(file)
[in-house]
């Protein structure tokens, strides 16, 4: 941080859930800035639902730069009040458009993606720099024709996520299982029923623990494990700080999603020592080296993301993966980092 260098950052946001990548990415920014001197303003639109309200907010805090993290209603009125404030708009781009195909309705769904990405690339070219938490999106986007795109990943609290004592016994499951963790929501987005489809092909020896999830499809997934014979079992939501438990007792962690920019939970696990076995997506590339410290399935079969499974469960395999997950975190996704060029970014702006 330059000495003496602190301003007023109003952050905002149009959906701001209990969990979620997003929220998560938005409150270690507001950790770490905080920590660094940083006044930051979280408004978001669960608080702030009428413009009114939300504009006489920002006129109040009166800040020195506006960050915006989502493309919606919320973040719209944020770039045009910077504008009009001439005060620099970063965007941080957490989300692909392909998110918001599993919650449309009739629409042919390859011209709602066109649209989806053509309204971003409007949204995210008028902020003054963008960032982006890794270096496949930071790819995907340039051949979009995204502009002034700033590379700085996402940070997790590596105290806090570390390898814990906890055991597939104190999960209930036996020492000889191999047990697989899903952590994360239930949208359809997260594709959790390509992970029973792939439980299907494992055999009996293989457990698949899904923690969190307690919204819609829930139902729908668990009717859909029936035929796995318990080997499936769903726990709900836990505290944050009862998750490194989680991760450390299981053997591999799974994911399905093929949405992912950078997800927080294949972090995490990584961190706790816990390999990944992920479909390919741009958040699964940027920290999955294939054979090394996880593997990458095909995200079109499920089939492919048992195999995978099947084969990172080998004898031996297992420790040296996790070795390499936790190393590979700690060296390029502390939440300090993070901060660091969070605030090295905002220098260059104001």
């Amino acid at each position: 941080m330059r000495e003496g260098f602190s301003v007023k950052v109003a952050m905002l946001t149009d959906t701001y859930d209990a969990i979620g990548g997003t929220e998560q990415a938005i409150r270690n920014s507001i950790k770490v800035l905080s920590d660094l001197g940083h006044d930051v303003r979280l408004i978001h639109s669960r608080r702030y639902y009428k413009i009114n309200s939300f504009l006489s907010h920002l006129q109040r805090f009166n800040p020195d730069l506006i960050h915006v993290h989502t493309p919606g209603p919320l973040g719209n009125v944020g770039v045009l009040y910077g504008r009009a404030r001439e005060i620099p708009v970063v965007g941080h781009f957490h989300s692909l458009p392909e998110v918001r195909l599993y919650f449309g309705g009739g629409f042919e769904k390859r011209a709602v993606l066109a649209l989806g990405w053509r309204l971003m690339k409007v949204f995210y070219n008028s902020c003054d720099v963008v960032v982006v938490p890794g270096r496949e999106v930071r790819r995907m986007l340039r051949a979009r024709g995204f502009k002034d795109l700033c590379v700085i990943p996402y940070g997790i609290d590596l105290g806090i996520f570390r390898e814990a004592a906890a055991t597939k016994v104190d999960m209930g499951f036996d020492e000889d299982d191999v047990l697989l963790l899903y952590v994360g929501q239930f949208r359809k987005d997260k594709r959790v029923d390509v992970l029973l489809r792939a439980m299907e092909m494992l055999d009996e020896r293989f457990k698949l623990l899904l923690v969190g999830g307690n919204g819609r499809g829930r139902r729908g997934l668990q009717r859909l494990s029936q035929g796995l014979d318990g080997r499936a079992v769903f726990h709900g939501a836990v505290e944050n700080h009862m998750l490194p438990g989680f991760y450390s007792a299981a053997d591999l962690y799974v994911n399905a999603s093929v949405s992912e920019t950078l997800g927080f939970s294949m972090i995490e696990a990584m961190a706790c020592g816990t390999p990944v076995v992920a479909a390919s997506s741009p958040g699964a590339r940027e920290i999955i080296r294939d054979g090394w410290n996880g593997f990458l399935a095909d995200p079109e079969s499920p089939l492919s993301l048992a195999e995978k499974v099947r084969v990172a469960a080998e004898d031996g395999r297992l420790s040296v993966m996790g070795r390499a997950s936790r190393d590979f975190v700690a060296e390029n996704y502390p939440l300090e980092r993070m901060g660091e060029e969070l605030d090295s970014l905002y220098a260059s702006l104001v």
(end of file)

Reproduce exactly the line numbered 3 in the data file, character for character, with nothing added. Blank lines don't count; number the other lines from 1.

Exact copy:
């Amino acid at each position: 941080m330059r000495e003496g260098f602190s301003v007023k950052v109003a952050m905002l946001t149009d959906t701001y859930d209990a969990i979620g990548g997003t929220e998560q990415a938005i409150r270690n920014s507001i950790k770490v800035l905080s920590d660094l001197g940083h006044d930051v303003r979280l408004i978001h639109s669960r608080r702030y639902y009428k413009i009114n309200s939300f504009l006489s907010h920002l006129q109040r805090f009166n800040p020195d730069l506006i960050h915006v993290h989502t493309p919606g209603p919320l973040g719209n009125v944020g770039v045009l009040y910077g504008r009009a404030r001439e005060i620099p708009v970063v965007g941080h781009f957490h989300s692909l458009p392909e998110v918001r195909l599993y919650f449309g309705g009739g629409f042919e769904k390859r011209a709602v993606l066109a649209l989806g990405w053509r309204l971003m690339k409007v949204f995210y070219n008028s902020c003054d720099v963008v960032v982006v938490p890794g270096r496949e999106v930071r790819r995907m986007l340039r051949a979009r024709g995204f502009k002034d795109l700033c590379v700085i990943p996402y940070g997790i609290d590596l105290g806090i996520f570390r390898e814990a004592a906890a055991t597939k016994v104190d999960m209930g499951f036996d020492e000889d299982d191999v047990l697989l963790l899903y952590v994360g929501q239930f949208r359809k987005d997260k594709r959790v029923d390509v992970l029973l489809r792939a439980m299907e092909m494992l055999d009996e020896r293989f457990k698949l623990l899904l923690v969190g999830g307690n919204g819609r499809g829930r139902r729908g997934l668990q009717r859909l494990s029936q035929g796995l014979d318990g080997r499936a079992v769903f726990h709900g939501a836990v505290e944050n700080h009862m998750l490194p438990g989680f991760y450390s007792a299981a053997d591999l962690y799974v994911n399905a999603s093929v949405s992912e920019t950078l997800g927080f939970s294949m972090i995490e696990a990584m961190a706790c020592g816990t390999p990944v076995v992920a479909a390919s997506s741009p958040g699964a590339r940027e920290i999955i080296r294939d054979g090394w410290n996880g593997f990458l399935a095909d995200p079109e079969s499920p089939l492919s993301l048992a195999e995978k499974v099947r084969v990172a469960a080998e004898d031996g395999r297992l420790s040296v993966m996790g070795r390499a997950s936790r190393d590979f975190v700690a060296e390029n996704y502390p939440l300090e980092r993070m901060g660091e060029e969070l605030d090295s970014l905002y220098a260059s702006l104001v």